A “New” Record Cover by Jann Haworth.

When I was preparing an exhibition of Peter Blake’s record cover art at Piteå Museum in northern Sweden in 2009, I realised that Peter Blake had all but taken over responsibility for the design of the Sgt. Pepper’s Lonely Hearts Club Band album cover. I wondered how his ex-wife and co-designer Jann Haworth felt about this and contacted her and we began a correspondence. She acknowledged that she has been marginalised. In 2017 the BBC published an interview with her entitled Jann Haworth: The forgotten creator of the Sgt. Pepper cover. we discussed the inequalities that appeared in retrospect about the characters featured on the cover. Why were there so few people representing ethnic minorities, so few women? Obviously, the cover was a product of its time and these questions were only being formulated in the sixties. Jann, now living in Salt Lake City, Utah, U.S.A., has since tried to address this and has produced a large mural called SLC Pepper.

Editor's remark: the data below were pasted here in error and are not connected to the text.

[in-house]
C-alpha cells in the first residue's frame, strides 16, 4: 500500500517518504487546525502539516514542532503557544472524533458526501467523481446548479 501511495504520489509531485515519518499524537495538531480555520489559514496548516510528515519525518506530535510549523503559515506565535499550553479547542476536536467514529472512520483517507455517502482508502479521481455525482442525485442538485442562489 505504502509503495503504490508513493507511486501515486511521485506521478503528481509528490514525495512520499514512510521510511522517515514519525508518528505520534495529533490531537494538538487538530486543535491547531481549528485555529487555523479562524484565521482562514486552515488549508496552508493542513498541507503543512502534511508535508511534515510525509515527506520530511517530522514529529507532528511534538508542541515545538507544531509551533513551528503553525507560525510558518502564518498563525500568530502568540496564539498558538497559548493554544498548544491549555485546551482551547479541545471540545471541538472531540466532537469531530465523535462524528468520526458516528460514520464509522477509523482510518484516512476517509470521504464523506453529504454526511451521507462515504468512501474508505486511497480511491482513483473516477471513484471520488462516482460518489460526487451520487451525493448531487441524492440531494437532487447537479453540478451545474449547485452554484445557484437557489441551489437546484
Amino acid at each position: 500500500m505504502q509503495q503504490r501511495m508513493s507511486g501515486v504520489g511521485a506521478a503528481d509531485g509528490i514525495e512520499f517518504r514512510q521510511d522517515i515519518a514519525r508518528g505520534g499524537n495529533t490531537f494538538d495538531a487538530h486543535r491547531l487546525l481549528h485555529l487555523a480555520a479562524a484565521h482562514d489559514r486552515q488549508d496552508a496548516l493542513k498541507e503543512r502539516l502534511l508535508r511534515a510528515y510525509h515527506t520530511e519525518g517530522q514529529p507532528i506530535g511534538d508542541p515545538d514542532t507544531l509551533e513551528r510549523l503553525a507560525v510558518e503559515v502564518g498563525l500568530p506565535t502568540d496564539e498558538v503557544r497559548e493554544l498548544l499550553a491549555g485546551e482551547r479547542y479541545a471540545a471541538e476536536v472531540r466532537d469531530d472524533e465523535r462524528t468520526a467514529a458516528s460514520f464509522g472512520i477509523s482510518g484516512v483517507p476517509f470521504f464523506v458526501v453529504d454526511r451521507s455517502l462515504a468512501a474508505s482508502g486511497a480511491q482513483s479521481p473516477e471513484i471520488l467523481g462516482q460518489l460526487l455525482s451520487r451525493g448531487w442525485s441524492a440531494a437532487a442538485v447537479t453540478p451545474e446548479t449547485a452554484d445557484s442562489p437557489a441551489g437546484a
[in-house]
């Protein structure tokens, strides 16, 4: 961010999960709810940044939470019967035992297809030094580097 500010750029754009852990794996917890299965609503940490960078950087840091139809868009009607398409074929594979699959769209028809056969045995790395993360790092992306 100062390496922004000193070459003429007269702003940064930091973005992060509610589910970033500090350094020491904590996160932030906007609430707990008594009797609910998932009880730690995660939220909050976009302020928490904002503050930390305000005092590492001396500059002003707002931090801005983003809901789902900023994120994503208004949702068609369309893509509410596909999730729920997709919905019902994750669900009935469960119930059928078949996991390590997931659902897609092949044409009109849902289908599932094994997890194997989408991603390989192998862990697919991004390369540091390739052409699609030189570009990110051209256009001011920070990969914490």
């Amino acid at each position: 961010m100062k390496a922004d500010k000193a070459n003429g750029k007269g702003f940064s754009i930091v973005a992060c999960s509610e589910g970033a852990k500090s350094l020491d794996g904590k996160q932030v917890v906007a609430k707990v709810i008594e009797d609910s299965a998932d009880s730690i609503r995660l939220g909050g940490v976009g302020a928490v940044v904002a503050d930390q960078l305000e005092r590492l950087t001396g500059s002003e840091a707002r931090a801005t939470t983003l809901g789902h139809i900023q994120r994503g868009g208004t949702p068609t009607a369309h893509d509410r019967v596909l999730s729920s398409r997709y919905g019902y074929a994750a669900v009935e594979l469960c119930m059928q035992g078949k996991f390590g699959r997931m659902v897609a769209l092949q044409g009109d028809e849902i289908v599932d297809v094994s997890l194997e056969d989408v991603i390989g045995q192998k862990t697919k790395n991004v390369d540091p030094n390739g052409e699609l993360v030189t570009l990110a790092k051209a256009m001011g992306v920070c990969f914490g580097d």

Janns SLC Pepper
Jann Haworth in front of her mural in Salt Lake City.

Haworth has also produced a seven-panel womens’ mural that has been shown in various locations around the world.

JAnn Haworth Women
Jann Haworth’s Womens mural on seven panels.

During a more recent exchange of emails, Jann told me she had been searching for news of Joe Ephgrave, the artist who painted the Sgt. Pepper drum. He had been a friend of hers and Jann had one of his paintings, of a tiger, on her wall back in the sixties. I asked Jann if she had designed any other covers after the Sgt. Pepper cover. She had not done any covers for real records but in 2017 had taken Joe’s tiger design and produced a painting in the form of a record sleeve.